Likewise, multiplier 3' multiplies the received signal by the delayed spreading code for the desired signal, the delayed spreading code outputted by delay circuit 4', and feeds the result to integrating circuit 7'. This operation is equivalent to despreading. If the timing of the delayed spreading code coincides with that of the spreading code of the delayed arrival path, the signal component corresponding to the delayed arrival path will be extracted from integrating circuit 7' and outputted as a despread signal. Here, multipliers 2, 3, 2' and 3', delay circuits 4 and 4', and integrating circuits 6, 7, 6' and 7' correspond to the despreading and receiving means.

Branch metric computing circuits 201' and 202' receive as input the despread signals in the second diversity branch and the signal sequence candidates for the desired and interference signals which are outputted by maximum likelihood sequence estimation circuit 210, and output the square of the a priori estimation error. Adder 72 computes the sum of the squares of the a priori estimation errors that are outputted by branch metric computing circuits 201, 202, 201' and 202', and inputs this to maximum likelihood sequence estimation circuit 210. The result of multiplying this square sum of the a priori estimation errors by a negative constant is equivalent to the likelihood information for the signal sequence candidates, or in other words, to a branch metric.

Maximum likelihood sequence estimation circuit 210 performs signal decision by means of maximum likelihood estimation based on the square sum of the a priori estimation errors. In other words, it calculates the cumulative sum of the branch metrics as a logarithmic likelihood function, estimates the signal sequence candidate for which said function becomes maximum, and outputs the decision signal corresponding to the desired signal from output terminal 12. Maximum likelihood sequence estimation circuit 210 is equivalent to the signal decision means. Because diversity reception is employed, bit error rate performance are better than when diversity reception is not employed.

Second embodiment

A second embodiment of this invention will be explained with reference to FIG. 3, which is a block diagram of the tap coefficient control circuit in this second embodiment. Reference should be made to FIG. 7 for the overall constitution of this embodiment. Although the structure illustrated in FIG. 7 is for the case where there are two propagation paths, this can easily be extended to three or more paths.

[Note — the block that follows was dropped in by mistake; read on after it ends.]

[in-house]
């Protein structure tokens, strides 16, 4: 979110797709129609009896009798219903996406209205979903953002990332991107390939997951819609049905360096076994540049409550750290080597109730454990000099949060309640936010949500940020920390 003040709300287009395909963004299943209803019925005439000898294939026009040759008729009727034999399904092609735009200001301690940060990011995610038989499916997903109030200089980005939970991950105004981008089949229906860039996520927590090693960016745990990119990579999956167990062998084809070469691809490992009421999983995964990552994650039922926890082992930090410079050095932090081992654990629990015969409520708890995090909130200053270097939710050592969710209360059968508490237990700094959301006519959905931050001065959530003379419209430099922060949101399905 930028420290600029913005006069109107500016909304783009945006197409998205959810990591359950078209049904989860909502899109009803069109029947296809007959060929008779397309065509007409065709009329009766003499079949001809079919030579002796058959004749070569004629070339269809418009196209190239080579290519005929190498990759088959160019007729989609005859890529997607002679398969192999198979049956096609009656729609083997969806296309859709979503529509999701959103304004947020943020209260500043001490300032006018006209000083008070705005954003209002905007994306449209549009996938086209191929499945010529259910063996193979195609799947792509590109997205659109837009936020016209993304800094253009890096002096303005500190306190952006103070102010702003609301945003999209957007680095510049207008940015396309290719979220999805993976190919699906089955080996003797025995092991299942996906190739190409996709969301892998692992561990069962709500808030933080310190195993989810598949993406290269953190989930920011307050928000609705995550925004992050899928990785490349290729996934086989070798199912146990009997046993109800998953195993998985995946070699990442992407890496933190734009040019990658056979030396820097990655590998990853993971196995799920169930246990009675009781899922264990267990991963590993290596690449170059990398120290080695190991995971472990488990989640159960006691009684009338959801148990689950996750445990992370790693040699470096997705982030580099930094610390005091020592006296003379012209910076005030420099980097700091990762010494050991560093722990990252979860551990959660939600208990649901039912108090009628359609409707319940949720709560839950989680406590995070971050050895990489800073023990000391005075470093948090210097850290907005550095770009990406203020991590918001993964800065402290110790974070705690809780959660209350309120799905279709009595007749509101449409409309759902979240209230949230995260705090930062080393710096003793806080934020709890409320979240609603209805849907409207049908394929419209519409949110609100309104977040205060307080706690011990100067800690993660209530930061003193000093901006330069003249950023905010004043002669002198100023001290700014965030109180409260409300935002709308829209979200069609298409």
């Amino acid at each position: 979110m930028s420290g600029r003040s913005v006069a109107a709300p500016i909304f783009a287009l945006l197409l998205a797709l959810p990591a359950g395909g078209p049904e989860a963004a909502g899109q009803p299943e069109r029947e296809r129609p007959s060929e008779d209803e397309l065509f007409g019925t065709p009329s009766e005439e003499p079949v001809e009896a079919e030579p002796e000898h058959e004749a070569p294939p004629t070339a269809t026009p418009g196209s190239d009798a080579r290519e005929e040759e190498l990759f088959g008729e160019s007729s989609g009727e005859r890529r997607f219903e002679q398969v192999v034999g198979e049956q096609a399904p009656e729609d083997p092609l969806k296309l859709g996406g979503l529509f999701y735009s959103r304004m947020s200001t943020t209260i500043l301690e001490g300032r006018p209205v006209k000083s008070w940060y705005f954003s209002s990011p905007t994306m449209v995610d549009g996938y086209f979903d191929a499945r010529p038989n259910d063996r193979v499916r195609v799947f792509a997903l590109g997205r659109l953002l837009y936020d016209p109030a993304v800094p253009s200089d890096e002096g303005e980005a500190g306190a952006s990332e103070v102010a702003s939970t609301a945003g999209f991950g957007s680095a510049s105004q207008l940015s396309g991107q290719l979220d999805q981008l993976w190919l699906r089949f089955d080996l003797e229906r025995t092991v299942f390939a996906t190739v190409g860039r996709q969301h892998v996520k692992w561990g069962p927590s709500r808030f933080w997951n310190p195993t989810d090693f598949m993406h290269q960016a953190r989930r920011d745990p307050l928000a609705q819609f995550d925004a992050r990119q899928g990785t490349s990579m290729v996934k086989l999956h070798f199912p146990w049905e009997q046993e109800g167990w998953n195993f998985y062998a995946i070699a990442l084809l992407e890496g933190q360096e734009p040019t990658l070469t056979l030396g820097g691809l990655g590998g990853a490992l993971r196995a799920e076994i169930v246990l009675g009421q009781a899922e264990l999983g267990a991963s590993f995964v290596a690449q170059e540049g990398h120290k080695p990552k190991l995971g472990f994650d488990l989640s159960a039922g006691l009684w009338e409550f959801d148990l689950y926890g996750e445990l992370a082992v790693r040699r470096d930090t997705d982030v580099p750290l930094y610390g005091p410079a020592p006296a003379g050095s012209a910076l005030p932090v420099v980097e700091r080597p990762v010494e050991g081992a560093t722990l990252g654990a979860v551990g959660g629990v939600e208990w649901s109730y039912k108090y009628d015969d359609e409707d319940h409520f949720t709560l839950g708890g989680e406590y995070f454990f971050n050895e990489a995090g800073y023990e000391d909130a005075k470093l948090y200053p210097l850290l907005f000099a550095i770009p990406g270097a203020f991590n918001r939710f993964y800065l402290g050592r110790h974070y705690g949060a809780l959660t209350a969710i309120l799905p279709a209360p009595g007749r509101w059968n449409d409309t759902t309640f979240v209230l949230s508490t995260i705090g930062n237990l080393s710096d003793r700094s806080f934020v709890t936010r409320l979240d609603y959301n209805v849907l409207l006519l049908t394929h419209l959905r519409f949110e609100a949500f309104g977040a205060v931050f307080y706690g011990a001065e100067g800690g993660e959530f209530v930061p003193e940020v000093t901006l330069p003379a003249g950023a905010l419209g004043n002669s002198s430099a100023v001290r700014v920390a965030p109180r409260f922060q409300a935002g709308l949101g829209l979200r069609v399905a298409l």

As already shown in FIG. 7, this invention is a spread spectrum receiver which has multipliers 2 and 3, delay circuit 4, PN sequence generator 5, and integrating circuits 6 and 7, which together serve as a despreading and receiving means which, for each path, respectively despreads the received spread spectrum signal. Multipliers 8 and 9 serve as means for respectively multiplying the despread signals that are outputted from this means by tap coefficients. Adder 10 serves as a means for adding the outputs of these multipliers 8 and 9. Decision circuit 11, serves as a signal decision means to which is fed the output of this adder 10 and performs signal decision and outputs the decision signal. Subtraction circuit 14 computes the difference between the output of adder 10 and the decision signal. Tap coefficient control circuit 16 is fed this difference and the despread signals, and which estimates the tap coefficients.

The distinguishing feature of this invention is that, as shown in FIG. 3, tap coefficient control circuit 16 has transition matrix memory 50 which holds in advance a transition matrix which updates, as the aforementioned tap coefficients, values that include the Nth order differentials of these coefficients (where N is a natural number). Furthermore, a matrix multiplication circuit 51 multiplies by this transition matrix in the course of the least mean square computation. The explanation to be given here will assume that N=1.

The operation of tap coefficient control circuit 16 will now be explained. Despread signals are fed to gain generator 46 from feed terminals 43 and 44. Gain generator 46 generates a gain vector and inputs this to multiplication circuit 47. Multiplication circuit 47 multiplies the gain vector by the aforementioned difference, which is inputted from input terminal 45, i.e., it multiplies the gain vector by the a priori estimation error, and outputs a corrected vector. Adding circuit 48 adds the a priori tap coefficient vector and the corrected vector, and thereby updates the a posteriori tap coefficient vector. Delay circuit 49 delays the a posteriori tap coefficient vector by a symbol period of the modulation, and matrix multiplication circuit 51 multiplies this delayed a posteriori tap coefficient vector by the transition matrix that is outputted from transition matrix memory 50, and feeds the result to adding circuit 48 and to vector conversion circuit 52 as the a priori tap coefficient vector. Vector conversion circuit 52 outputs the elements of the a priori tap coefficient vector from output terminals 53 and 54 as tap coefficients.